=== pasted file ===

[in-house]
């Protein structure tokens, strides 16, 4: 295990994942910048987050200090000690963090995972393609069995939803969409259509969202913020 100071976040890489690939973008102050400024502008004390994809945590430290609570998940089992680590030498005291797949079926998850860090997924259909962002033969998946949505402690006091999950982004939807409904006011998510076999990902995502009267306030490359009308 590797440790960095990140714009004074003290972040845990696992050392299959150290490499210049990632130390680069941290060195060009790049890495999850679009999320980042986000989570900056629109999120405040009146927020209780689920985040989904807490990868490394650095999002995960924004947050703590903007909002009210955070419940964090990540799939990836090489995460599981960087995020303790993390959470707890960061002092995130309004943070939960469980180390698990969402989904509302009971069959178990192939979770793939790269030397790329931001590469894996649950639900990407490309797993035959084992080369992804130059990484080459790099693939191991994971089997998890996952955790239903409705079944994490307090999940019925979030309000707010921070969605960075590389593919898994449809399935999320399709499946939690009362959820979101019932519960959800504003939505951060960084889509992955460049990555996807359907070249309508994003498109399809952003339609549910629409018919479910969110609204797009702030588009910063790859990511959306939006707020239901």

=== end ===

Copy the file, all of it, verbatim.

[in-house]
């Protein structure tokens, strides 16, 4: 295990994942910048987050200090000690963090995972393609069995939803969409259509969202913020 100071976040890489690939973008102050400024502008004390994809945590430290609570998940089992680590030498005291797949079926998850860090997924259909962002033969998946949505402690006091999950982004939807409904006011998510076999990902995502009267306030490359009308 590797440790960095990140714009004074003290972040845990696992050392299959150290490499210049990632130390680069941290060195060009790049890495999850679009999320980042986000989570900056629109999120405040009146927020209780689920985040989904807490990868490394650095999002995960924004947050703590903007909002009210955070419940964090990540799939990836090489995460599981960087995020303790993390959470707890960061002092995130309004943070939960469980180390698990969402989904509302009971069959178990192939979770793939790269030397790329931001590469894996649950639900990407490309797993035959084992080369992804130059990484080459790099693939191991994971089997998890996952955790239903409705079944994490307090999940019925979030309000707010921070969605960075590389593919898994449809399935999320399709499946939690009362959820979101019932519960959800504003939505951060960084889509992955460049990555996807359907070249309508994003498109399809952003339609549910629409018919479910969110609204797009702030588009910063790859990511959306939006707020239901």